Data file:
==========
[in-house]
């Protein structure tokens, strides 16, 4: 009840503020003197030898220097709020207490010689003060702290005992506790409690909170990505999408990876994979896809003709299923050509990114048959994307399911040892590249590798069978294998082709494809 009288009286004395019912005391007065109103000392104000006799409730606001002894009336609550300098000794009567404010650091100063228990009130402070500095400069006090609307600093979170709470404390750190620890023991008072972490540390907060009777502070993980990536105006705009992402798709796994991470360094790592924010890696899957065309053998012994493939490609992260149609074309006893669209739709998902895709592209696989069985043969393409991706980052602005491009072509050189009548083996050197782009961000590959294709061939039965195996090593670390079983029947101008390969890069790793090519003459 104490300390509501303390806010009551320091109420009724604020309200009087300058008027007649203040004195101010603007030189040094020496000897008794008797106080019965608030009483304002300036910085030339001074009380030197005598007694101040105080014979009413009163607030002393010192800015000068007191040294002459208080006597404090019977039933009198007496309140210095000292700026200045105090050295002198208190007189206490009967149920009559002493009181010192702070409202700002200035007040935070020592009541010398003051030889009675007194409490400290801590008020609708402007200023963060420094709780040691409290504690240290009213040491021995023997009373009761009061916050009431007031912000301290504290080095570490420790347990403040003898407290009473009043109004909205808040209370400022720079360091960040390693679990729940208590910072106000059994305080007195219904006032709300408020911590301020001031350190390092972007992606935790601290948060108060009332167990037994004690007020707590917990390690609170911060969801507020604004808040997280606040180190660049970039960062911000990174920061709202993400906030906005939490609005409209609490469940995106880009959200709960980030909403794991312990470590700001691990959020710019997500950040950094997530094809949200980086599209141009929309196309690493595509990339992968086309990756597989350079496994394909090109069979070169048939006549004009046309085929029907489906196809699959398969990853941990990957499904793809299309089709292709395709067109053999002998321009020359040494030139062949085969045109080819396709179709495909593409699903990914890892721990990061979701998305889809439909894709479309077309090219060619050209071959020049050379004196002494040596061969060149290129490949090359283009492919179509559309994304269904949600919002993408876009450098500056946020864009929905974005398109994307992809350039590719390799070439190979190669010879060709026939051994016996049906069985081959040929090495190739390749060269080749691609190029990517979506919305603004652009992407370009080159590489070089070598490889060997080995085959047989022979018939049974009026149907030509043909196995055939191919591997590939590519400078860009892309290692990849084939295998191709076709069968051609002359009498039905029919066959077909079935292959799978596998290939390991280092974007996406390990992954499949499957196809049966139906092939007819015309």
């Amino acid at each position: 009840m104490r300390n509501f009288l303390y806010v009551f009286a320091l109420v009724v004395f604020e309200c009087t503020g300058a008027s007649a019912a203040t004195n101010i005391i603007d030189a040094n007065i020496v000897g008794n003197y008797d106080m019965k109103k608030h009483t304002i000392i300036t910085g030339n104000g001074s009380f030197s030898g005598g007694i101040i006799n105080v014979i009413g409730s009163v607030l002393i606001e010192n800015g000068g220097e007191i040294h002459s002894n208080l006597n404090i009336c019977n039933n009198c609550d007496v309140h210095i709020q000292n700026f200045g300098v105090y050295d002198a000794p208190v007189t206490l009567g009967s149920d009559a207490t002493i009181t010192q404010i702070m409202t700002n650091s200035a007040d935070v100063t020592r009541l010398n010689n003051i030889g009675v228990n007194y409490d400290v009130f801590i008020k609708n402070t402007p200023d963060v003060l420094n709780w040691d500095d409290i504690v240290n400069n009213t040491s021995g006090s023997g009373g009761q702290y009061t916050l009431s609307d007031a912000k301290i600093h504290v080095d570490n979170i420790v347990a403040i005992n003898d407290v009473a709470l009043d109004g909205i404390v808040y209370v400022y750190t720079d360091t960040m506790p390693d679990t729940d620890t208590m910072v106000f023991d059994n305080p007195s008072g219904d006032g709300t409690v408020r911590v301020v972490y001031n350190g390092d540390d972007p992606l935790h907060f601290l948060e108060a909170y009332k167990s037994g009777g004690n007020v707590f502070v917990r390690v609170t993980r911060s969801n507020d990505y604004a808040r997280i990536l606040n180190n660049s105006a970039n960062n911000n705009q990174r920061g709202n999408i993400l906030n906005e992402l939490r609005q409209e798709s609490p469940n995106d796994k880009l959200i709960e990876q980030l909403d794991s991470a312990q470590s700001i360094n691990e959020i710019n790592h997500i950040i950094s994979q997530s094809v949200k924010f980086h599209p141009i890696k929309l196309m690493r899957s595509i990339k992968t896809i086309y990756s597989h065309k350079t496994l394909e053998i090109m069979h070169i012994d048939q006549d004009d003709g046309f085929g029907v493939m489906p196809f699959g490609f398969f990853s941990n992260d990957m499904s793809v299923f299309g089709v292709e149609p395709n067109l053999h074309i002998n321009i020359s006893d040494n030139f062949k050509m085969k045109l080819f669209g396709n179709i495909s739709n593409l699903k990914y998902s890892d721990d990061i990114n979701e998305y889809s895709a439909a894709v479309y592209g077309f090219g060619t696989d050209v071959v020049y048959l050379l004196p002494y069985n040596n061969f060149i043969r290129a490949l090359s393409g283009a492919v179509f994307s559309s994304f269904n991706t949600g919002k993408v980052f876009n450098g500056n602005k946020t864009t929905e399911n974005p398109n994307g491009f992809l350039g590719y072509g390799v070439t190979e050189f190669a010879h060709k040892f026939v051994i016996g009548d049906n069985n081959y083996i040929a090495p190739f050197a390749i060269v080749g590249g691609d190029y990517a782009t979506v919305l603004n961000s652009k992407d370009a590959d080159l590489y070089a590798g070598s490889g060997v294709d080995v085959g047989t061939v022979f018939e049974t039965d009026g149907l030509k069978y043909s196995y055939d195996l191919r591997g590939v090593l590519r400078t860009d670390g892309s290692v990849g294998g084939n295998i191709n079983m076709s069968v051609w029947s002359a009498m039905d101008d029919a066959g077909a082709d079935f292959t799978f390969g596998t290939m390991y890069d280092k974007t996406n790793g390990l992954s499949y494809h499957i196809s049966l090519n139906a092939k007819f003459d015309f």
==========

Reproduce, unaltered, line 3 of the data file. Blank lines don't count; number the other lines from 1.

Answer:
């Amino acid at each position: 009840m104490r300390n509501f009288l303390y806010v009551f009286a320091l109420v009724v004395f604020e309200c009087t503020g300058a008027s007649a019912a203040t004195n101010i005391i603007d030189a040094n007065i020496v000897g008794n003197y008797d106080m019965k109103k608030h009483t304002i000392i300036t910085g030339n104000g001074s009380f030197s030898g005598g007694i101040i006799n105080v014979i009413g409730s009163v607030l002393i606001e010192n800015g000068g220097e007191i040294h002459s002894n208080l006597n404090i009336c019977n039933n009198c609550d007496v309140h210095i709020q000292n700026f200045g300098v105090y050295d002198a000794p208190v007189t206490l009567g009967s149920d009559a207490t002493i009181t010192q404010i702070m409202t700002n650091s200035a007040d935070v100063t020592r009541l010398n010689n003051i030889g009675v228990n007194y409490d400290v009130f801590i008020k609708n402070t402007p200023d963060v003060l420094n709780w040691d500095d409290i504690v240290n400069n009213t040491s021995g006090s023997g009373g009761q702290y009061t916050l009431s609307d007031a912000k301290i600093h504290v080095d570490n979170i420790v347990a403040i005992n003898d407290v009473a709470l009043d109004g909205i404390v808040y209370v400022y750190t720079d360091t960040m506790p390693d679990t729940d620890t208590m910072v106000f023991d059994n305080p007195s008072g219904d006032g709300t409690v408020r911590v301020v972490y001031n350190g390092d540390d972007p992606l935790h907060f601290l948060e108060a909170y009332k167990s037994g009777g004690n007020v707590f502070v917990r390690v609170t993980r911060s969801n507020d990505y604004a808040r997280i990536l606040n180190n660049s105006a970039n960062n911000n705009q990174r920061g709202n999408i993400l906030n906005e992402l939490r609005q409209e798709s609490p469940n995106d796994k880009l959200i709960e990876q980030l909403d794991s991470a312990q470590s700001i360094n691990e959020i710019n790592h997500i950040i950094s994979q997530s094809v949200k924010f980086h599209p141009i890696k929309l196309m690493r899957s595509i990339k992968t896809i086309y990756s597989h065309k350079t496994l394909e053998i090109m069979h070169i012994d048939q006549d004009d003709g046309f085929g029907v493939m489906p196809f699959g490609f398969f990853s941990n992260d990957m499904s793809v299923f299309g089709v292709e149609p395709n067109l053999h074309i002998n321009i020359s006893d040494n030139f062949k050509m085969k045109l080819f669209g396709n179709i495909s739709n593409l699903k990914y998902s890892d721990d990061i990114n979701e998305y889809s895709a439909a894709v479309y592209g077309f090219g060619t696989d050209v071959v020049y048959l050379l004196p002494y069985n040596n061969f060149i043969r290129a490949l090359s393409g283009a492919v179509f994307s559309s994304f269904n991706t949600g919002k993408v980052f876009n450098g500056n602005k946020t864009t929905e399911n974005p398109n994307g491009f992809l350039g590719y072509g390799v070439t190979e050189f190669a010879h060709k040892f026939v051994i016996g009548d049906n069985n081959y083996i040929a090495p190739f050197a390749i060269v080749g590249g691609d190029y990517a782009t979506v919305l603004n961000s652009k992407d370009a590959d080159l590489y070089a590798g070598s490889g060997v294709d080995v085959g047989t061939v022979f018939e049974t039965d009026g149907l030509k069978y043909s196995y055939d195996l191919r591997g590939v090593l590519r400078t860009d670390g892309s290692v990849g294998g084939n295998i191709n079983m076709s069968v051609w029947s002359a009498m039905d101008d029919a066959g077909a082709d079935f292959t799978f390969g596998t290939m390991y890069d280092k974007t996406n790793g390990l992954s499949y494809h499957i196809s049966l090519n139906a092939k007819f003459d015309f």